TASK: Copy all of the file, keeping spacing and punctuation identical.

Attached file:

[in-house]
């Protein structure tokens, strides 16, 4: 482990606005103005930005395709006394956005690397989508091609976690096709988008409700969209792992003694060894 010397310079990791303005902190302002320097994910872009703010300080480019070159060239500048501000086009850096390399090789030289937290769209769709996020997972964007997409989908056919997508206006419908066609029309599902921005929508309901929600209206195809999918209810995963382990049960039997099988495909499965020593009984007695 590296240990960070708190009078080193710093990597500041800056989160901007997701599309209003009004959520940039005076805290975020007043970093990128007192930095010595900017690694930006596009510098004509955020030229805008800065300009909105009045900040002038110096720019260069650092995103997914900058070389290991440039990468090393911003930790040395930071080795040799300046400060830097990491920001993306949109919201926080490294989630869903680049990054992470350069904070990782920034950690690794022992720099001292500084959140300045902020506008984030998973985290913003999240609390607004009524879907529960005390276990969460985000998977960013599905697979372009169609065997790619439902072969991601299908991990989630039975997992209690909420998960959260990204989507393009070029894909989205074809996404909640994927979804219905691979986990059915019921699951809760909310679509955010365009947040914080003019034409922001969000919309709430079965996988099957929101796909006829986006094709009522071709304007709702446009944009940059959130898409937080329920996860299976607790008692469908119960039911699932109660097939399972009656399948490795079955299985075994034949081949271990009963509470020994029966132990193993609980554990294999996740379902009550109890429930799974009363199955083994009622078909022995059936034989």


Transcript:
[in-house]
């Protein structure tokens, strides 16, 4: 482990606005103005930005395709006394956005690397989508091609976690096709988008409700969209792992003694060894 010397310079990791303005902190302002320097994910872009703010300080480019070159060239500048501000086009850096390399090789030289937290769209769709996020997972964007997409989908056919997508206006419908066609029309599902921005929508309901929600209206195809999918209810995963382990049960039997099988495909499965020593009984007695 590296240990960070708190009078080193710093990597500041800056989160901007997701599309209003009004959520940039005076805290975020007043970093990128007192930095010595900017690694930006596009510098004509955020030229805008800065300009909105009045900040002038110096720019260069650092995103997914900058070389290991440039990468090393911003930790040395930071080795040799300046400060830097990491920001993306949109919201926080490294989630869903680049990054992470350069904070990782920034950690690794022992720099001292500084959140300045902020506008984030998973985290913003999240609390607004009524879907529960005390276990969460985000998977960013599905697979372009169609065997790619439902072969991601299908991990989630039975997992209690909420998960959260990204989507393009070029894909989205074809996404909640994927979804219905691979986990059915019921699951809760909310679509955010365009947040914080003019034409922001969000919309709430079965996988099957929101796909006829986006094709009522071709304007709702446009944009940059959130898409937080329920996860299976607790008692469908119960039911699932109660097939399972009656399948490795079955299985075994034949081949271990009963509470020994029966132990193993609980554990294999996740379902009550109890429930799974009363199955083994009622078909022995059936034989």